"My Sweet Lord" is one of my favorite of Lee's covers - a beautifully rendered version of an already classic song. And heck, since we were already on a Beatles tip, I figured I'd throw in another cover - this of "Live and Let Die" (best James Bond song ever?). First time I heard this, I figured it'd be kind of cheesy but the reggae-reworking of the main melody is surprisingly effective.

One of the upsides to Lee's prolificness was that his albums are still easily found in any record stores with a half-decent reggae section. Find your own and celebrate this late great's catalog.

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Tuesday, December 23, 2008

posted by O.W.

(from l-r, Alton Ellis, Edwin Starr, Labi Siffre, The Impressions
Joe Bataan, Stevie Wonder, the Watts 103rd St. Rhythm Band
Bobby Matos, Nina Simone, Marvin Gaye, Skye 7")

(This post began life on Side Dishes and has "evolved" since).

I had a strange realization the other week: 2008 might be the first year where I spent more time listening to older music than new music. This hasn't been out of nowhere - it's been a long-term shift but it hit me, when I was trying to come up with the standard "Top 10" list that I'm not even sure if I actually listened to 10 new albums in '08.

Not just that: even the new music I did like tended to overwhelmingly be music that sounded like it was from another era - Raphael Saadiq, Solange Knowles, Mayer Hawthorne, etc. For real - if there was one big presence in my 2008 year-in-review, it was Motown! Not only do quite a few Motown artists fill up my "old music I discovered this year list," amongst the new artists, several of them ride off the Motown sound and one of them (Q-Tip) is actually signed to Motown.
I turned 36 this year but why do I feel like my tastes are that of a 66 year old?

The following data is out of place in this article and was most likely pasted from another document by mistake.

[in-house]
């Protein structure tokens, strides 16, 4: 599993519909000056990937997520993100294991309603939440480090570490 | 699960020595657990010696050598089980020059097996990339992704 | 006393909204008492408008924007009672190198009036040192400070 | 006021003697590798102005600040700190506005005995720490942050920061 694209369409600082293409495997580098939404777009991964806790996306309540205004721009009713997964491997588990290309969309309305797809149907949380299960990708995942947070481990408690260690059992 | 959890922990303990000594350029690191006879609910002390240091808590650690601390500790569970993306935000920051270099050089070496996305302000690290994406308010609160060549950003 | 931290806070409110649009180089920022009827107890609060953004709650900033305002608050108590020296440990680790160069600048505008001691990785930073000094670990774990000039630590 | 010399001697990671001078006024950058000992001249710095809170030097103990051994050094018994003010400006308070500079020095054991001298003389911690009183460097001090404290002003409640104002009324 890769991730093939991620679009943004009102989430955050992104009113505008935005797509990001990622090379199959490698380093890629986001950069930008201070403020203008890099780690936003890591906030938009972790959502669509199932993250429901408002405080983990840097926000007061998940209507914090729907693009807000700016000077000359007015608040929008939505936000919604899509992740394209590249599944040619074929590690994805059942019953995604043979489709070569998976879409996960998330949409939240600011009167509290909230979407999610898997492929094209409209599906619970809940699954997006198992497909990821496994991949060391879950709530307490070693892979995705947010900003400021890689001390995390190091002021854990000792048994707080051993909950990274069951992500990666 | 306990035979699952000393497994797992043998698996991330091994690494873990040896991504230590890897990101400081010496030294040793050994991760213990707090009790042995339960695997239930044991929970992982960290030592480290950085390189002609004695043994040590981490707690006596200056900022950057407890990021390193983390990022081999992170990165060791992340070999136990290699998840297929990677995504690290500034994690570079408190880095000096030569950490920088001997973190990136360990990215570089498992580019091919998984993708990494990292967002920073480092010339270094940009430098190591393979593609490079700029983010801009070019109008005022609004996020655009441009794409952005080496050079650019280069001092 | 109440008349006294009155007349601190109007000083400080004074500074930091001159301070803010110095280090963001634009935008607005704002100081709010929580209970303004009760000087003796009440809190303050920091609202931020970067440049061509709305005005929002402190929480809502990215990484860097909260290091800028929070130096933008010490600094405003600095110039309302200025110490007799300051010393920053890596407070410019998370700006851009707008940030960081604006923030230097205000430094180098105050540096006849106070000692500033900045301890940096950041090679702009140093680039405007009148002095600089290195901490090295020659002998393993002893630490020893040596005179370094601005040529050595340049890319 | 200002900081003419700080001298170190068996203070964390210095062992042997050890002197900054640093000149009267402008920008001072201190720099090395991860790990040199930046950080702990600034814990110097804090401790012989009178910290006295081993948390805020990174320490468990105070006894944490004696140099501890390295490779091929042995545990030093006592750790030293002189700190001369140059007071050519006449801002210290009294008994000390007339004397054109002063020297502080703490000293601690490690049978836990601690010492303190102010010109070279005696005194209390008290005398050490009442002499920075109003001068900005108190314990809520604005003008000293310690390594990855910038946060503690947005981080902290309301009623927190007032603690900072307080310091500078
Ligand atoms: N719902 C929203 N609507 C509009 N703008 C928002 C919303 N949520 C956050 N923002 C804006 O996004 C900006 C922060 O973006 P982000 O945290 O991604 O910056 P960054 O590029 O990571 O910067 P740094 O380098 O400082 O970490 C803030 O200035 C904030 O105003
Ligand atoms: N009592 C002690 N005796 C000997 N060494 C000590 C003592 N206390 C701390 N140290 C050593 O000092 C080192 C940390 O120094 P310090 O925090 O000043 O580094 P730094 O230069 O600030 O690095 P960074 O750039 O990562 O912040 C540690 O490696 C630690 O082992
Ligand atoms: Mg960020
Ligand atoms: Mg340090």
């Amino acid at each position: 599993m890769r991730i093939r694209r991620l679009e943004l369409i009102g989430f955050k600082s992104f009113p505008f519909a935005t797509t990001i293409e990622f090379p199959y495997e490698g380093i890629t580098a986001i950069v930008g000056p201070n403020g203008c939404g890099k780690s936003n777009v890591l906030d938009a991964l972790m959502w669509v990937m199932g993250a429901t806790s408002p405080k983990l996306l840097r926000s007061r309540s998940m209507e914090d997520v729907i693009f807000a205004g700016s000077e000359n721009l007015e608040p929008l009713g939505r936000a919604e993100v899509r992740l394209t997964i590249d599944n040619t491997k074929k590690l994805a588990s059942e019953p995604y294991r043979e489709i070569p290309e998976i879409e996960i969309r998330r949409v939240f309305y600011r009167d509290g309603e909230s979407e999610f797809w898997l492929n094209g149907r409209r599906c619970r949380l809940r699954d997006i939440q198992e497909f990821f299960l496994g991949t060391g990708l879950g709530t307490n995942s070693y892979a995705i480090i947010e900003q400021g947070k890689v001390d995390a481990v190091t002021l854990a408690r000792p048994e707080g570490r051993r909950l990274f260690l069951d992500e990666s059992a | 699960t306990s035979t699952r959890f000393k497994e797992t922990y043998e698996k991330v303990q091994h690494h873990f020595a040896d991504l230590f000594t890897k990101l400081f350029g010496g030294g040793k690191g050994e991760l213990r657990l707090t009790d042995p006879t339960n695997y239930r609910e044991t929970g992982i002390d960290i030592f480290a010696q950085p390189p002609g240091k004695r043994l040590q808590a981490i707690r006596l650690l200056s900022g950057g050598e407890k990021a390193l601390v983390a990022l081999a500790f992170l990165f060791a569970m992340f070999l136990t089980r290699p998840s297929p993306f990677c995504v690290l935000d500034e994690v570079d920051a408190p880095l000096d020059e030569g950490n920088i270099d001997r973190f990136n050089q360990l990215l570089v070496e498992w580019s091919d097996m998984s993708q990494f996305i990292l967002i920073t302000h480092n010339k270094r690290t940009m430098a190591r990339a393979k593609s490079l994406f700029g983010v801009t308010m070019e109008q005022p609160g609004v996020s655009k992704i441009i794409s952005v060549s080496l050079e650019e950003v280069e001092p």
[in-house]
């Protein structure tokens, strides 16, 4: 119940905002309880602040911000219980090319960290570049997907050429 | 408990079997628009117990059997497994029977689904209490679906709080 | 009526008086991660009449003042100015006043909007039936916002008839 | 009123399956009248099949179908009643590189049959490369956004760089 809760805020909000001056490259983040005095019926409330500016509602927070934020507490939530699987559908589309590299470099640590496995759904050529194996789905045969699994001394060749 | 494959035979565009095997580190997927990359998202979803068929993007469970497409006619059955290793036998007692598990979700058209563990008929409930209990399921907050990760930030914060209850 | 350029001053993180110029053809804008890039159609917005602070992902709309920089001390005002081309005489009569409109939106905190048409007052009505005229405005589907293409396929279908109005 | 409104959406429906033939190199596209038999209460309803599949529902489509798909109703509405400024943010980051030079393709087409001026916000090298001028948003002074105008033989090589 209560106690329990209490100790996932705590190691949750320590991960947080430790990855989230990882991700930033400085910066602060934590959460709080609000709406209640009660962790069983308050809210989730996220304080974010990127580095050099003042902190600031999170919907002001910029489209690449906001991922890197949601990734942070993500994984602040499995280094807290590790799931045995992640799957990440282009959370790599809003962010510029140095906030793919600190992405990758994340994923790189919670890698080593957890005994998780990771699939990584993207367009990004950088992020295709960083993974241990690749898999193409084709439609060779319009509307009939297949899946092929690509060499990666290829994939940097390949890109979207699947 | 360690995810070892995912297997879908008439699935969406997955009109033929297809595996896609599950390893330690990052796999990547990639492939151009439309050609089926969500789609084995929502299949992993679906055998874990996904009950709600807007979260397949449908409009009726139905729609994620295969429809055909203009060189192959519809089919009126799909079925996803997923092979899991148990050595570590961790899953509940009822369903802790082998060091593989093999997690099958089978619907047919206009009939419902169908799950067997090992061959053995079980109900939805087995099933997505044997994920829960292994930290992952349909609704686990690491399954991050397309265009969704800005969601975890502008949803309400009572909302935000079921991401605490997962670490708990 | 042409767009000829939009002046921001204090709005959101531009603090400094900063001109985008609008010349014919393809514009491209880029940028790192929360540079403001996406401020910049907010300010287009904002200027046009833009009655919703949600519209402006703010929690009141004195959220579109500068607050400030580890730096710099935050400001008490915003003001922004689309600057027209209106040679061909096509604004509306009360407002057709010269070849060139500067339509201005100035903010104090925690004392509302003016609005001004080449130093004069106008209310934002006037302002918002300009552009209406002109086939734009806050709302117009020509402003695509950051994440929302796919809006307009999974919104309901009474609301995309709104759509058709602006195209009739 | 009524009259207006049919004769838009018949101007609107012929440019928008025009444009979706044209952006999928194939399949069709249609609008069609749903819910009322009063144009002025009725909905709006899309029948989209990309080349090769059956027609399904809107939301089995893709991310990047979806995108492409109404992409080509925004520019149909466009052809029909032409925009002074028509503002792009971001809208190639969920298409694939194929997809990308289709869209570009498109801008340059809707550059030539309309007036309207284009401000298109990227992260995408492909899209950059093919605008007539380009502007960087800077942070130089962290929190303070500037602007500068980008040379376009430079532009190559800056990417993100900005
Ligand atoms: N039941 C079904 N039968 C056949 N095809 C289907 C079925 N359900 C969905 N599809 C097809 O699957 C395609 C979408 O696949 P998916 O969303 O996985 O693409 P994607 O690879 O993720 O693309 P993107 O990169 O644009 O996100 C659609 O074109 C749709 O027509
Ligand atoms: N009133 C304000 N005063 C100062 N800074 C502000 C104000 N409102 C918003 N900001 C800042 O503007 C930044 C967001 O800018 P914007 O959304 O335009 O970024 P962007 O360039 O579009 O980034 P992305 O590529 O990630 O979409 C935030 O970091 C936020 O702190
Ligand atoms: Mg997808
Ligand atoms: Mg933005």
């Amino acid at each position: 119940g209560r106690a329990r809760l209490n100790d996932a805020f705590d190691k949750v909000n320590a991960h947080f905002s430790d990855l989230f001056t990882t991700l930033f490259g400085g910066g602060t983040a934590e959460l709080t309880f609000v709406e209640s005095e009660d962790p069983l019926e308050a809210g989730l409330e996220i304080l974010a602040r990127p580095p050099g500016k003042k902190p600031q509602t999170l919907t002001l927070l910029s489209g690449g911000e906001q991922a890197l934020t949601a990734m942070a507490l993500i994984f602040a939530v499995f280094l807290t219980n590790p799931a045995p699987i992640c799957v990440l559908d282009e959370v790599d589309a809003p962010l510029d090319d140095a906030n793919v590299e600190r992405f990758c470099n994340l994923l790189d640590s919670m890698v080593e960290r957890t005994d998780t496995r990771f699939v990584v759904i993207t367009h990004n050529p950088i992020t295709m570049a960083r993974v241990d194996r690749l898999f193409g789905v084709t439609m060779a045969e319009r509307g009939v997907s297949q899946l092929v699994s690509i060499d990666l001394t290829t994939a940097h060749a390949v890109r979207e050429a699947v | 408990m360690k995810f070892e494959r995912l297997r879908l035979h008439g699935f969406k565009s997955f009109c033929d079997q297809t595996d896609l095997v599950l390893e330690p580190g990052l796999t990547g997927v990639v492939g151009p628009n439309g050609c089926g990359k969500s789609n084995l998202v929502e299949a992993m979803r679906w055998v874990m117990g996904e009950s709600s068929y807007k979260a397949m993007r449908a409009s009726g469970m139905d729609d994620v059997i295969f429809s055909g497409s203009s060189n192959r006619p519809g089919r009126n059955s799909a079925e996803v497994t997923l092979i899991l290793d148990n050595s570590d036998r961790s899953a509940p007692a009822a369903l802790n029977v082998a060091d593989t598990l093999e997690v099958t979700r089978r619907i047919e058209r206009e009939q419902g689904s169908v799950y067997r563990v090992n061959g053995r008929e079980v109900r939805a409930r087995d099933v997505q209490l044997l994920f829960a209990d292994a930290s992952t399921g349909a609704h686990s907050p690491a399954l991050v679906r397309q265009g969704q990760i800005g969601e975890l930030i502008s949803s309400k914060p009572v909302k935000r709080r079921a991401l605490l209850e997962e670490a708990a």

On one hand, your tastes are your tastes and if that's the direction I'm leaning, maybe I should just shrug and enjoy it. I don't have the professional pressure to have to stay as current as my colleagues do but as I said last year, I also don't want to be a born-again baby boomer (even though my fascinating with the 1960s has only grown this past year).

So here's my New Year's Resolution For 2009: I shall listen to more new music and ideally, not new music that sounds like old music. (We'll check back a year from now and see where I'm at).

This all said, here's Part 1 of my year-in-review, beginning with old music I (re)discovered.

Edwin Starr: Running Back and Forth
From War & Peace (Gordy, 1970)

I get music recommendations from all sorts but no one is more influential than my friend Hua who has probably put me up on more of my more recent "new favorite songs" than any other single source I know. It helps that he has kick ass taste as well as a circle of friends in NY who have equally good taste and so I get some of these recommendation second, even third hand but heck - I ain't too proud!

Case in point: this lesser known single off Starr's big selling War and Peace album. It's easy enough to forget that there was any other songs from that LP given how successful and iconic the "War" single became but when I first heard "Running Back and Forth," I had a proverbial jaw-drop over how good it was and that it'd be from the same album. This song oozes with classic Motown production strengths of its era (RIP Norman Whitfield!), especially in its brass and the driving push of the sound bed. Seriously, try to piece apart all the little bits of the music; it is dense yet comes off sounding clean and simple. In contrast to Starr's forceful polemicizing on "War," here, he's in classic love man mode, trying to kick some game. (Bonus points for the Sam Cooke nod on the bridge).

Labi Siffre: A Little More Line
From S/T (Pye, 1970)

This British singer, songwriter and poet has a voice you can't soon forget - it's not the most powerful, nor the most dynamic - but it is so distinctive and soothing, it stays with you long after the song's end. I especially love how this song builds from an almost hymnal opening only to swell in size and sound with the string orchestration and some killer work on the drums. Siffre's entire catalog from the '70s is classic material (even if many of you probably have never heard of him). This was from his debut album and it's just as good of a place to start as any to enjoy his gifts.

Alton Ellis: What Does It Take To Win Your Love
From Sunday Coming (Coxsone, 1971)